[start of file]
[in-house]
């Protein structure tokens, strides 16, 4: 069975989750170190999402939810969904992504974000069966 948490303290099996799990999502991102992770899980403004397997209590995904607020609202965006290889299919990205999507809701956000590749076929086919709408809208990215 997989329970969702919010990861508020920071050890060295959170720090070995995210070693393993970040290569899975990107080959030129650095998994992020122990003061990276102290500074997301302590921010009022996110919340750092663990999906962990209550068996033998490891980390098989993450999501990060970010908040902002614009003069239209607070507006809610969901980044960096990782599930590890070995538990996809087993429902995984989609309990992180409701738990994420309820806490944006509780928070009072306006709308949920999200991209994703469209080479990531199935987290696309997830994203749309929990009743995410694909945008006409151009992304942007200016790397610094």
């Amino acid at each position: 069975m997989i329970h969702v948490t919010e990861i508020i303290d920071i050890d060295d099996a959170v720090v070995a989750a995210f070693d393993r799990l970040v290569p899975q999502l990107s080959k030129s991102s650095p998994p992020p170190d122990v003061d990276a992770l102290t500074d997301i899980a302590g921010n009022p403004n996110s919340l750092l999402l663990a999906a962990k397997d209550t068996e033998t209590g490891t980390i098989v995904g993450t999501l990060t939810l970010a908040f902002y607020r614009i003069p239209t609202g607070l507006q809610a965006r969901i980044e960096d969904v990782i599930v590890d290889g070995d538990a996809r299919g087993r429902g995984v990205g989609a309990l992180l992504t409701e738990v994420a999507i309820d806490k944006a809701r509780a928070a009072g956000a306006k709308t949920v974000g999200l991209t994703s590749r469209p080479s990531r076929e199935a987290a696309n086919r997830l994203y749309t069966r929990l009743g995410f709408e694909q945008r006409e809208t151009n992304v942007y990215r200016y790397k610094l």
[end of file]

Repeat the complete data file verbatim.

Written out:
[in-house]
């Protein structure tokens, strides 16, 4: 069975989750170190999402939810969904992504974000069966 948490303290099996799990999502991102992770899980403004397997209590995904607020609202965006290889299919990205999507809701956000590749076929086919709408809208990215 997989329970969702919010990861508020920071050890060295959170720090070995995210070693393993970040290569899975990107080959030129650095998994992020122990003061990276102290500074997301302590921010009022996110919340750092663990999906962990209550068996033998490891980390098989993450999501990060970010908040902002614009003069239209607070507006809610969901980044960096990782599930590890070995538990996809087993429902995984989609309990992180409701738990994420309820806490944006509780928070009072306006709308949920999200991209994703469209080479990531199935987290696309997830994203749309929990009743995410694909945008006409151009992304942007200016790397610094």
């Amino acid at each position: 069975m997989i329970h969702v948490t919010e990861i508020i303290d920071i050890d060295d099996a959170v720090v070995a989750a995210f070693d393993r799990l970040v290569p899975q999502l990107s080959k030129s991102s650095p998994p992020p170190d122990v003061d990276a992770l102290t500074d997301i899980a302590g921010n009022p403004n996110s919340l750092l999402l663990a999906a962990k397997d209550t068996e033998t209590g490891t980390i098989v995904g993450t999501l990060t939810l970010a908040f902002y607020r614009i003069p239209t609202g607070l507006q809610a965006r969901i980044e960096d969904v990782i599930v590890d290889g070995d538990a996809r299919g087993r429902g995984v990205g989609a309990l992180l992504t409701e738990v994420a999507i309820d806490k944006a809701r509780a928070a009072g956000a306006k709308t949920v974000g999200l991209t994703s590749r469209p080479s990531r076929e199935a987290a696309n086919r997830l994203y749309t069966r929990l009743g995410f709408e694909q945008r006409e809208t151009n992304v942007y990215r200016y790397k610094l």